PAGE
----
How to Copyright a Book
The Nuances of How to Copyright a Book
How to copyright a book? It's a question I've hemmed and hawed about since I first published.
I thought it was complicated, messy, and expensive thing to do and that it really didn't add any additional copyright protection, but boy, was I wrong on all counts!
In the video below I'll show you how easy it is to copyright your book in the United States. Although it's easy, I found the copyright website from the government a bit intimidating and difficult to find the information you need (especially, if, like me, you don't know about the nuances of copyright) which is why I put it off for so long (going on three years since I published my first book).
So in this video, you can watch me copyright my own book (She's Gone), step-by-step. The video runs on the long side at fifteen minutes, but I cover the entire process, from logging into the copyright.gov website, to going through each section of the web form you'll need to fill out, to uploading my novel, in order for copyright people to do what they do (slowly, takes up to 8 months).
But first some background information.
Do I need to register a copyright for my novel?
No. In this country (USA) copyright exists from the moment the work is created.
So why I file for copyright protection?
If you need to file a lawsuit or you're sued because of a copyright dispute, you will need to register the copyright. Doing so after-the-fact can add more delays, frustraions, and it becomes more expensive (the copyright folks charge a hefty surcharge of hundreds of dollars to rush the filing and that's only if you meet very specific criteria).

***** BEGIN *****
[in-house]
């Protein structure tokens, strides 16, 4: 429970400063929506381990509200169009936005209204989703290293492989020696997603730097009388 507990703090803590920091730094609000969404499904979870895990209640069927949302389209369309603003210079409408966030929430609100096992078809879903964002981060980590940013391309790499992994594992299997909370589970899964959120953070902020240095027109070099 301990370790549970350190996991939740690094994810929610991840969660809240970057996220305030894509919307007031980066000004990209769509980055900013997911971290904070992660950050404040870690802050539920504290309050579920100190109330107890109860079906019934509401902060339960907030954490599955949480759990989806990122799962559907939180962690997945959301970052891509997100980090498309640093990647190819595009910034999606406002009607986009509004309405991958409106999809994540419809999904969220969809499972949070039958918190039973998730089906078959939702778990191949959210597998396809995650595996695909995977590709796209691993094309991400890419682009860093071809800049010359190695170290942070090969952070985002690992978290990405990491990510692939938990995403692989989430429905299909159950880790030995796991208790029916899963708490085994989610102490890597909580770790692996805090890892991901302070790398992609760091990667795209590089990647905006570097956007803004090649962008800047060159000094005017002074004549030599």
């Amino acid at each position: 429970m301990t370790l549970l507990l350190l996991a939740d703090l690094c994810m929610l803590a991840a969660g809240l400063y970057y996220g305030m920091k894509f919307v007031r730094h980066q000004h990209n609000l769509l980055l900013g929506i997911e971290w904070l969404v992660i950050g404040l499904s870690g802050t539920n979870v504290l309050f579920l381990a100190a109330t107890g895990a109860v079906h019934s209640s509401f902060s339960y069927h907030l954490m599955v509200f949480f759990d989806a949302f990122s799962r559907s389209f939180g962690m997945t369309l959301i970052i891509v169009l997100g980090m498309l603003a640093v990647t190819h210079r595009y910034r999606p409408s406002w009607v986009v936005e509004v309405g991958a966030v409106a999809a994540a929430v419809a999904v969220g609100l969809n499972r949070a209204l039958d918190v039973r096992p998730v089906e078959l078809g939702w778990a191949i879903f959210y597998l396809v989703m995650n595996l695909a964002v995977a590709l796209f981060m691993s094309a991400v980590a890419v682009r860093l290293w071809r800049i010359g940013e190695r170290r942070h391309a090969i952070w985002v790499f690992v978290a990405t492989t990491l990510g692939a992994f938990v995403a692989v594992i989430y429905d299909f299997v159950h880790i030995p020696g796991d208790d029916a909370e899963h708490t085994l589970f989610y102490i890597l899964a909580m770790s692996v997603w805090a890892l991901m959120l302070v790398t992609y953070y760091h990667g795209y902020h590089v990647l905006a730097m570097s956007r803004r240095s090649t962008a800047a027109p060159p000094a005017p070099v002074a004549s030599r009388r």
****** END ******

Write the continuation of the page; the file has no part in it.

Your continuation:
It also offers added protection. There are shoddy scammers out there that plagerizse and re-write stolen content for their own "novels" which they easily publish to Amazon via Kindle Direct Publishing. Having filed for copyright won't stop this but it might help you when working with Amazon to prove you're the legitimate copyright holder.
Plus it's cheap. For $35 (which you can claim as a tax deduction for your business) you get the added protection and security of having a legitimate copyright filed on your work.
The Poor Man's Copyright
Can't I just mail myself my manuscript to reap the rewards of copyright protection without having to fill out forms and pay the copyright fee? No. That's an urban legend.
Direct quote from Copyright.gov:
The practice of sending a copy of your own work to yourself is sometimes called a “poor man’s copyright.” There is no provision in the copyright law regarding any such type of protection, and it is not a substitute for registration.